In God’s Good World: Reclaiming the Doctrine of Creation, Jonathan Wilson argues that the Church has neglected the biblical doctrine of Creation–he calls it a case of “teleological amnesia”–and all of Western culture is the worse for it. Rather than responding to the onslaught of naturalism, materialism, and Darwinism, theologians of the last 250 years turned inward. Instead of developing a robust theology of Creation, they focused on salvation history. This abdication had consequences–nearly all of them bad. Theology as an intellectual discipline was banished from the academy, the Church embraced a nearly-Gnostic view of salvation (salvation came to be understood as deliverance from Creation rather than the redemption of Creation), and society came to view technology in messianic terms.
One of the worst effects of abandoning Creation as a worldview is that, in the modern mind, Creation has been transformed into Nature. This left the modern world with four miserable options:
- We can conclude that there is no meaning, purpose, or teleology to the universe.
- We can try to manufacture meaning for ourselves.
- We can try to believe that the universe creates its own purpose or telos. However, if death is the final outcome for all then it is difficult to avoid fatalism.
- Or we can attempt to construe meaning in the light of another god besides the Triune God of the Bible.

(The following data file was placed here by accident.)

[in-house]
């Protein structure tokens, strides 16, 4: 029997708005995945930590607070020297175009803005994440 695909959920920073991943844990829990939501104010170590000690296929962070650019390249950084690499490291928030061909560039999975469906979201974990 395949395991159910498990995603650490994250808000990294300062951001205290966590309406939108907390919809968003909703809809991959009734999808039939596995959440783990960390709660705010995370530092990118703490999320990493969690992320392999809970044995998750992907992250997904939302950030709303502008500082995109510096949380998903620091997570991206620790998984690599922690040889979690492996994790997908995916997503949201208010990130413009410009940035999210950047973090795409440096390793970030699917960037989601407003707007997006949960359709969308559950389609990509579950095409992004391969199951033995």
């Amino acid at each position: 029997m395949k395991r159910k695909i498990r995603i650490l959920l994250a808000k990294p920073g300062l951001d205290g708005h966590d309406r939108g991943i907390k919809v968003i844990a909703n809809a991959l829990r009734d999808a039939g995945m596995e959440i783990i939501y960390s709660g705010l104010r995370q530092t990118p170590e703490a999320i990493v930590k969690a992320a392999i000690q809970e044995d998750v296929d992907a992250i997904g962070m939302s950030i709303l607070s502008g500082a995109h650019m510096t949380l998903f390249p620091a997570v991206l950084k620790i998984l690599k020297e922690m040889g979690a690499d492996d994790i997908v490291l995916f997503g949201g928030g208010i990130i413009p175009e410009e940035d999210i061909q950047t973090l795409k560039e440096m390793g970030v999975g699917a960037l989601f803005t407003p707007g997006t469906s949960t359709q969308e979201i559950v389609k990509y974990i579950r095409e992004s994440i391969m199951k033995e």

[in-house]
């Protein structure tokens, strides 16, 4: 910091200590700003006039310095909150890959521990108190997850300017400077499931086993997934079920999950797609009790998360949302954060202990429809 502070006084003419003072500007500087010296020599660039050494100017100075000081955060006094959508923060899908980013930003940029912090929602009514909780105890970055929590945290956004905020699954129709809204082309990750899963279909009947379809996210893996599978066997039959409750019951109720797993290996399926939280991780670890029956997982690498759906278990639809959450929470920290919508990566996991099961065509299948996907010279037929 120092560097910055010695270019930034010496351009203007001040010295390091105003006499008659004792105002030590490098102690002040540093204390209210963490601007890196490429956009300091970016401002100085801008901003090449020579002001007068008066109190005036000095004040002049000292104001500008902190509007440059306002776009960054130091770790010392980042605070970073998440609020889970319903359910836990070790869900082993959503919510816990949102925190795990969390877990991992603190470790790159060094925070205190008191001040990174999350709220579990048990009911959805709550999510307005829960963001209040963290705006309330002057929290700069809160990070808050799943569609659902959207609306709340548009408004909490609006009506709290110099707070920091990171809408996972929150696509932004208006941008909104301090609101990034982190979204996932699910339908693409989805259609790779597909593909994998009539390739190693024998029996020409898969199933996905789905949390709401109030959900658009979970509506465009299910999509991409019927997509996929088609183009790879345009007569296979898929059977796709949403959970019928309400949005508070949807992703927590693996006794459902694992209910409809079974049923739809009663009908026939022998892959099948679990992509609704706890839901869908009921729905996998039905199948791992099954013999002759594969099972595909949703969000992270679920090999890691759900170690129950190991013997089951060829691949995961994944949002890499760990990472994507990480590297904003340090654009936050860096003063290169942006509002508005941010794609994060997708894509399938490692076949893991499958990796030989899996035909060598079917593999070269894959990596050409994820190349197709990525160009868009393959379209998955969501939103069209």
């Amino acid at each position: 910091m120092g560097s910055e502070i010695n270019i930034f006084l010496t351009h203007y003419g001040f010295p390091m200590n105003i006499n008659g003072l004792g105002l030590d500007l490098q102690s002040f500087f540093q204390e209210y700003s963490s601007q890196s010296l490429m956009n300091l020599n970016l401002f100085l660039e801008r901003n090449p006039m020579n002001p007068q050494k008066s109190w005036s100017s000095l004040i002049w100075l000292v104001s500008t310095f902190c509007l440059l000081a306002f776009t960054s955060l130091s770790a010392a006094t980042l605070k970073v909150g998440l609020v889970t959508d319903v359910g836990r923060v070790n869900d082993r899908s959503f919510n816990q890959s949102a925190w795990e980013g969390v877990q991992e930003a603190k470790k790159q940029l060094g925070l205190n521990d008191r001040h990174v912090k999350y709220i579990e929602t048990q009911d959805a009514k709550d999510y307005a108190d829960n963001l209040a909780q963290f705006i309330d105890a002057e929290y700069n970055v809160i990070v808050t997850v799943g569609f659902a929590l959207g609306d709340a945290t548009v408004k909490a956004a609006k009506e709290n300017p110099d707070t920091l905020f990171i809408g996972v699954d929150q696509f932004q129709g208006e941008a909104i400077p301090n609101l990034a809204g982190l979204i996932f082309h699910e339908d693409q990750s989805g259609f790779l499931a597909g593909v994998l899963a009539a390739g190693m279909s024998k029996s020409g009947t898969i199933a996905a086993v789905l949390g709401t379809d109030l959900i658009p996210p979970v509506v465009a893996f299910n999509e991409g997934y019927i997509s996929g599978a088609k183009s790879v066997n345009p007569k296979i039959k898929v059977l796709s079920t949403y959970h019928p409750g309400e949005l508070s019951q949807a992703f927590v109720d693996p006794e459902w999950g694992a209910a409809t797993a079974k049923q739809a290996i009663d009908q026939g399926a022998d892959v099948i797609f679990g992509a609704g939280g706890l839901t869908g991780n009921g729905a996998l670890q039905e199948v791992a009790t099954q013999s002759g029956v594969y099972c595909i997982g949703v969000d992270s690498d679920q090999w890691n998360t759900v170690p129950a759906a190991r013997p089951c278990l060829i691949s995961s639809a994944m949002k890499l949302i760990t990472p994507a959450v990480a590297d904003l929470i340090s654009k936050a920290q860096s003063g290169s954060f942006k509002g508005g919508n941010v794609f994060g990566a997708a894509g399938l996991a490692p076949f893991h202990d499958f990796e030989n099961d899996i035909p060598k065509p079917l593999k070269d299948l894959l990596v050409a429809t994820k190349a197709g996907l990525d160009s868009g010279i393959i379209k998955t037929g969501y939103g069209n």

Wilson contends that the only proper telos is Jesus Christ (Col 1:15-21). Failure to recognize this leads to despair, and much of modern society’s frenetic activities are attempts to deny, manage, or ameliorate this despair. Only a recovered theology of Creation–a theology that always views Creation in the context of redemption–can heal the pathologies of society.
Wilson presents his case in three parts. First, he surveys the damage caused by ignoring the doctrine of creation. Second, he presents an approach for developing a robust theology of creation. Last, Wilson devotes the remainder of the book to applying the motifs developed in part two. This book identifies an important issue. It’s not the final word on the subject; Wilson doesn’t claim that it is. But he makes a good case for where the discussion should go from here.
This posted is also available at www.theologyforthechurch.com